Last major update issued on October 14, 2004 at 04:40 UTC.
[Solar and geomagnetic data - last month (updated daily)]
[Solar wind and electron fluence charts (updated daily)]
[Solar cycles 21-23 (last update October 2, 2004)]
[Solar cycles 1-20]
[Graphical comparison of cycles 21, 22 and 23 (last update October 2, 2004)]
[Graphical comparison of cycles 2, 10, 13, 17, 20 and 23 (last update October 2, 2004)]
[Historical solar and geomagnetic data charts 1954-2004 (last update August 28, 2004)]
[Archived reports (last update October 10, 2004)]
The geomagnetic field was unsettled to minor storm on October 13. Solar wind speed ranged between 370 and 520 km/sec under the influence of a stream from coronal hole CH118.
Solar flux measured at 20h UTC on 2.8 GHz was 87.1. The planetary A
index was 35 (STAR Ap - based on the mean of three hour interval ap indices: 32.8).
Three hour interval K indices: 45545433 (planetary), 55445433 (Boulder).
The background x-ray flux is at the class B1 level.
At midnight there were 2 spotted regions on the visible solar disk. The solar flare activity level was low. A single C class event was recorded during the day.
Region 10681 decayed with the disappearance of the negative polarity area located inside the main positive polarity
New region 10682 rotated into view at the southeast limb on October 12 and was numbered by SEC the next day. The region developed during the day and has a weak magnetic delta structure at the southern end of the single penumbra. Flare: C1.1 at 22:06 UTC.
October 11-13: No obviously Earth directed CMEs observed.
Coronal hole history (since late October 2002)
Compare today's report with the situation one solar rotation ago: 28 days ago 27 days ago 26 days ago
A recurrent coronal hole (CH118) in the southern hemisphere was in a geoeffective position on October 8-9. A poorly defined coronal hole (CH119) in the southern hemisphere could rotate into a geoeffective position on October 14.
Processed SOHO/EIT 284 image at 19:06 UTC on October 12. The darkest areas on the solar disk are likely coronal holes.
The geomagnetic field is expected to be quiet to unsettled on October 14-15 and mostly quiet on October 16.
|Coronal holes (1)||Coronal mass ejections (2)||M and X class flares (3)|
1) Effects from a coronal hole could reach Earth within the next 5 days. When the high speed stream has arrived
the color changes to green.
2) Material from a CME is likely to impact Earth within 96 hours.
3) There is a possibility of either M or X class flares within the next 48 hours.
Green: 0-20% probability, Yellow: 20-60% probability, Red: 60-100% probability.
Long distance low and medium frequency (below 2 MHz) propagation along east-west paths over high and upper middle latitudes is very poor. Propagation along long distance north-south paths is fair. Trans Atlantic propagation conditions are monitored every night on 1470 kHz. Dominant station tonight: Radio Vibración (Venezuela). Several unidentified stations from Brazil were noted as well. On other frequencies propagation was best towards Brazil, Rádio Metropolitana on 930 kHz had a good signal. Only a few stations from North America could be heard. CJYQ on 930 had a fair signal while VOCM 590 and WWZN 1510 both had poor signals.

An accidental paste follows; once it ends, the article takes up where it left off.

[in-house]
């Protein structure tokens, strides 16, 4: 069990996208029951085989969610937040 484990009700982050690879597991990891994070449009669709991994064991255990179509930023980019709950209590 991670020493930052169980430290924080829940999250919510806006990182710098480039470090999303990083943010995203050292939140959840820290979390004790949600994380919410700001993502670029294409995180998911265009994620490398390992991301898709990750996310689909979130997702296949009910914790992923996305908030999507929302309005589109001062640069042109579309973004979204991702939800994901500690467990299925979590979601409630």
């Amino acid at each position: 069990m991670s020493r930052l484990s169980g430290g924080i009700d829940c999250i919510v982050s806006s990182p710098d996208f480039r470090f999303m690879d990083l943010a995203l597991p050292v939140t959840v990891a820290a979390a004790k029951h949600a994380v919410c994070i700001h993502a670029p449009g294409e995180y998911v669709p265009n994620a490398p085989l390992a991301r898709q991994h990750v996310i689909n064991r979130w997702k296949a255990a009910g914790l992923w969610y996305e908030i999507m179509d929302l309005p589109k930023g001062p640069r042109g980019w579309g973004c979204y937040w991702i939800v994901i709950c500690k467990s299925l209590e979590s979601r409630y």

Compare to the previous day's image.
Data for all numbered solar regions according to the Solar Region Summary provided by NOAA/SEC. Comments are my own, as is the STAR spot count (spots observed at or inside a few hours before midnight) and data for regions not numbered by SEC or where SEC has observed no spots. SEC active region numbers in the table below and in the active region map above are the historic SEC/USAF numbers.
|Active region||Date numbered||SEC
|Location at midnight||Area||Classification||Comment|
formerly region S459
|Total spot count:||21||13|
flux at Earth
|International sunspot number||Smoothed sunspot number|
cycle 23 sunspot max.
|2004.04||101.2||39.3||(44.6 predicted, -2.5)|
|2004.05||99.8||41.5||(40.9 predicted, -3.7)|
|2004.06||97.4||43.2||(38.0 predicted, -2.9)|
|2004.07||119.1||51.0||(36.2 predicted, -1.8)|
|2004.08||109.6||40.9||(34.6 predicted, -1.6)|
|2004.09||103.1||27.7||(32.8 predicted, -1.6)|
|2004.10||89.4 (1)||12.1 (2)||(30.5 predicted, -2.3)|
1) Running average based on the daily 20:00 UTC observed solar flux value at 2800 MHz.
2) Unofficial, accumulated value based on the Boulder (NOAA/SEC) sunspot number. The official international sunspot number is typically 30-50% less.
This report has been prepared by Jan Alvestad. It is based partly on my own observations and analysis, and partly on data from some of these solar data sources. All time references are to the UTC day. Comments and suggestions are always welcome.